A method for manufacturing an ion flow electrostatic recording head 1 according to the second embodiment will now be described in detail.

First, the first electrodes 3 are formed on the insulating substrate 2. This substrate 2 is 96% alumina glazed substrate used for an hybrid IC, which has a surface coated with noncrystalline glass and has a thickness of, e.g., 100 μm. A circuit pattern for the first electrodes 3 having a thickness of 9 μm is formed on the insulating substrate 2, as described below.

To form the first electrode 3, high conductive paste, for example, TR-3913 (Trademark) of Tanaka Precious Metal International Co., Ltd. is printed on the insulating substrate 2 in a predetermined pattern, using a 200-mesh screen plate on which emulsion of 12 μm is formed. The conductive paste is leveled at a room temperature for ten minutes and then dried at 120 C. for ten minutes. After that, the temperature of the conductive paste is increased up to 850 C. in five minutes and the temperature of 850 C. is kept for ten minutes. The temperature is decreased thereby to form the first electrodes 3 each having a thickness of 9 μm.

The dielectric layer 4 is formed on the first electrodes 3 and on the insulating substrate 2 between the first electrodes 3. In order to form the dielectric layer 4, dielectric paste of noncrystalline ceramic binder, e.g., PLS-3123 (Trademark) of Nippon Electric Glass Co., Ltd. is applied to the insulating substrate 2 between the first electrodes 3 and to the first electrodes 3 by the screen printing. The dielectric paste is dried at 150 C. for ten minutes and its temperature is increased to 520 C. at a rate of 30 C./min. After the temperature of 520 C. is kept for five minutes, it is decreased at a rate of 50 C./min to burn and harden the dielectric paste, with the result that the dielectric layer 4 having a thickness of 33 μm is formed on the insulating substrate 2 and on the first electrodes 3, as shown in FIG. 4A.

Subsequently, an electrode plate for the second electrodes 5 is formed on the dielectric layer 4 by the following step. First the surface of the dielectric layer 4 is activated, and a paste masking material is applied to that portion of the dielectric layer 4 where no patterns of the second electrodes 5 are to be formed, by the screen printing. As the masking material, for example, paste obtained by dispersing noncrystalline polyolefin resin (90 wt %) and fine powder silica (10 wt %) in toluene, is used.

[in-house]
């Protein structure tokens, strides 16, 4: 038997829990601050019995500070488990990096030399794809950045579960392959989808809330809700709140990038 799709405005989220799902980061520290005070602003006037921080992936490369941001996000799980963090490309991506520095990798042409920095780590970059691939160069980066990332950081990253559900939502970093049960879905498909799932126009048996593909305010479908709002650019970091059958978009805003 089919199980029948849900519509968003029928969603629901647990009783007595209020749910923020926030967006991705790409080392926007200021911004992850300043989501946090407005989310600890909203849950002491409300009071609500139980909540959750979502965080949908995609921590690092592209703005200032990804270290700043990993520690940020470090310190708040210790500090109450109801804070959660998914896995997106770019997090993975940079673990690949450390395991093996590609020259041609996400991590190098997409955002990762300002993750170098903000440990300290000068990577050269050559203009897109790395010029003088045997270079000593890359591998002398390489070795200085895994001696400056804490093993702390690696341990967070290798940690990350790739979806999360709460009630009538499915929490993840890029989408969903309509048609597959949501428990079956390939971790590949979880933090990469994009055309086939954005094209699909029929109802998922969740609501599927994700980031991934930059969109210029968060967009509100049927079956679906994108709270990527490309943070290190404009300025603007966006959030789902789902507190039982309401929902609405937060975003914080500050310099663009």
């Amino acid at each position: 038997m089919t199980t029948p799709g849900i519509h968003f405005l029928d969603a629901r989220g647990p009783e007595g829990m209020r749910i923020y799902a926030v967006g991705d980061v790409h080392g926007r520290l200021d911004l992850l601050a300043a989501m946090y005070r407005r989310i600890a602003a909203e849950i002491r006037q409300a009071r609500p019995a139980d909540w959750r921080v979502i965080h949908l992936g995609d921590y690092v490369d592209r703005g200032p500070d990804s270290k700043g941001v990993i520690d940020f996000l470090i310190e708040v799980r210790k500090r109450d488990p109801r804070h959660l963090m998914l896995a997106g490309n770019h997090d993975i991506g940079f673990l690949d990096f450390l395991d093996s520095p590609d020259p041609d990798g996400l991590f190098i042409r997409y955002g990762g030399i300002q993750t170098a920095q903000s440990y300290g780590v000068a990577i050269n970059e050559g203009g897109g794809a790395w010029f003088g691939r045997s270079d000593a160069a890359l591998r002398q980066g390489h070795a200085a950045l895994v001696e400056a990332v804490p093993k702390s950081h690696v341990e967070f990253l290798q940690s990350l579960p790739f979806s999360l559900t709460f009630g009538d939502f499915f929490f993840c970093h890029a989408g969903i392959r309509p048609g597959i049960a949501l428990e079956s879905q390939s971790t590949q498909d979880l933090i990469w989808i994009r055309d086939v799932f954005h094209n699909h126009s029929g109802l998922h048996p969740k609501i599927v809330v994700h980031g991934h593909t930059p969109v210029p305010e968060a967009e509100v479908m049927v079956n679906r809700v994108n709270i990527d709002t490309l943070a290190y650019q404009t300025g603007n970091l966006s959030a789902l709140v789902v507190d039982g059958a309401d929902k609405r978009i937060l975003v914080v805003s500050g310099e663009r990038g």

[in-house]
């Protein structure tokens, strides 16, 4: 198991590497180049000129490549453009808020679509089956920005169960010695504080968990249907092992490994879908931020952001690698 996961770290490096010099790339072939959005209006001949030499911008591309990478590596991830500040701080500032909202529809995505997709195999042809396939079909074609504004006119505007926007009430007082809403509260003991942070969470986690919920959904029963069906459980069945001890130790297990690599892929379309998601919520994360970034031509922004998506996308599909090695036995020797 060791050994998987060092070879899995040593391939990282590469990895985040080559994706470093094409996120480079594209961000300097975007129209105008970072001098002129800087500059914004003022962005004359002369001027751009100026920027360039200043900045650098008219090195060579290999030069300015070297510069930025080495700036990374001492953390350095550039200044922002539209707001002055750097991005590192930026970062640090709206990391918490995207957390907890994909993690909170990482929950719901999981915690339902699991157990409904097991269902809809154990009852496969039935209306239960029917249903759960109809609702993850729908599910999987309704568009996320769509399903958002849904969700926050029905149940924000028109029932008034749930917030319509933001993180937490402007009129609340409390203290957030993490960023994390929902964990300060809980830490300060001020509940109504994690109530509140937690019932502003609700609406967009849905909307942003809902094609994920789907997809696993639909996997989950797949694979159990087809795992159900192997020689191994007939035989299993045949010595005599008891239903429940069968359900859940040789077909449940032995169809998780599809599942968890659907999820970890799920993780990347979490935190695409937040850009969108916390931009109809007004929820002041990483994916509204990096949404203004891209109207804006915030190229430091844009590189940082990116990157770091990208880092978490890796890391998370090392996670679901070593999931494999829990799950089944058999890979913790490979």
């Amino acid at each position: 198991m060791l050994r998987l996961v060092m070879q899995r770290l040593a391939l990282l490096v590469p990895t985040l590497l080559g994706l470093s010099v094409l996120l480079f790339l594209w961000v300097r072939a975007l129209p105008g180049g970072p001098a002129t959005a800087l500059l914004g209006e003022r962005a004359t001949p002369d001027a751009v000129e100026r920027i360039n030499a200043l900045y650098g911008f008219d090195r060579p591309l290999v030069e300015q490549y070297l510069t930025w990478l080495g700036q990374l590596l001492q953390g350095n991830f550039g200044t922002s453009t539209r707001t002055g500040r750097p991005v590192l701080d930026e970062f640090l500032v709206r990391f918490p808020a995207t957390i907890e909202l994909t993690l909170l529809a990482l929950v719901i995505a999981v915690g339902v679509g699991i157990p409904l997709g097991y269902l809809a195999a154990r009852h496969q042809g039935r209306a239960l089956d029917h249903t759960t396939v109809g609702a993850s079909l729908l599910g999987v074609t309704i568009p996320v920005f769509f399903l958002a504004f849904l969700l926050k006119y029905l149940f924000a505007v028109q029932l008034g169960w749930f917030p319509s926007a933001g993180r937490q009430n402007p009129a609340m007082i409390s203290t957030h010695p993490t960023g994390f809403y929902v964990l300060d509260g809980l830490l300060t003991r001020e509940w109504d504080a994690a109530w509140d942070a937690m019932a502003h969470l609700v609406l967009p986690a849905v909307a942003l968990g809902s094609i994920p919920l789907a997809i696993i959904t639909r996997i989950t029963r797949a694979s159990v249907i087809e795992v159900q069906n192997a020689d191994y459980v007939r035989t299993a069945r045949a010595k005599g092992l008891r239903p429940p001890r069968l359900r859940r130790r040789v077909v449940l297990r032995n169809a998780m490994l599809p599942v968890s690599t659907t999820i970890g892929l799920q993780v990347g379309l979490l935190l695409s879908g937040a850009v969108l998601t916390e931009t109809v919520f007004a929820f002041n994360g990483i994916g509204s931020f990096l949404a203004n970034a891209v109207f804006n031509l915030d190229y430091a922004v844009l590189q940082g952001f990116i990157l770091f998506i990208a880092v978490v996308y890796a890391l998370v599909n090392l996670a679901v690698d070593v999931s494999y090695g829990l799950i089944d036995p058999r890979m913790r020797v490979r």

The masking material applied to the dielectric layer 4 is dried and, as shown in FIG. 4B, masking portions 11 where no conductive films are to be formed are formed on the surface of the layer 4. The multilayer structure is then soaked in a mixed colloid aqueous solution (on sale) of stannous chloride and palladium chloride and, as shown in FIG. 4C, colloid 12 is attached to that surface of the dielectric layer 4 which is other than the masking portions 11. After that, the tin included in the colloid 12 is removed by acid, and the resin forming the masking portions 11 is eliminated in the toluene. Thus only a conductive film which corresponds to the pattern of the electrode plate for the second electrodes 5 remains on the surface of the dielectric layer 4 (conductive film forming step).

If the colloid 12 is attached to the masking portions 11, a difference in level between the masking portions 11 and the other portions is great. Therefore, no continuous film is formed, and unnecessary colloid 12 as well as the masking portions 11 can easily be removed.

The multilayer structure is soaked in a nickel chemical plating bath of 30 C. for ten minutes and then soaked in a electroless gold plating bath of 60 C. for three hours (plating step). The multilayer structure is then washed and dried, thereby forming the second electrodes 5 each having a thickness of 6 μm on the conductive film formed by the colloid 12.

Subsequently, photosensitive insulating films (solder resist) are vacuum-laminated on the insulating substrate 2, second electrodes 5, and the dielectric layer 4 in the openings 5a to form an insulating layer 6. Like the normal photosensitive film, the insulating layer 6 is then subjected to photoetching such as exposure and development to form ion current flowing openings 6a communicating with the openings 5a of the second electrodes 5.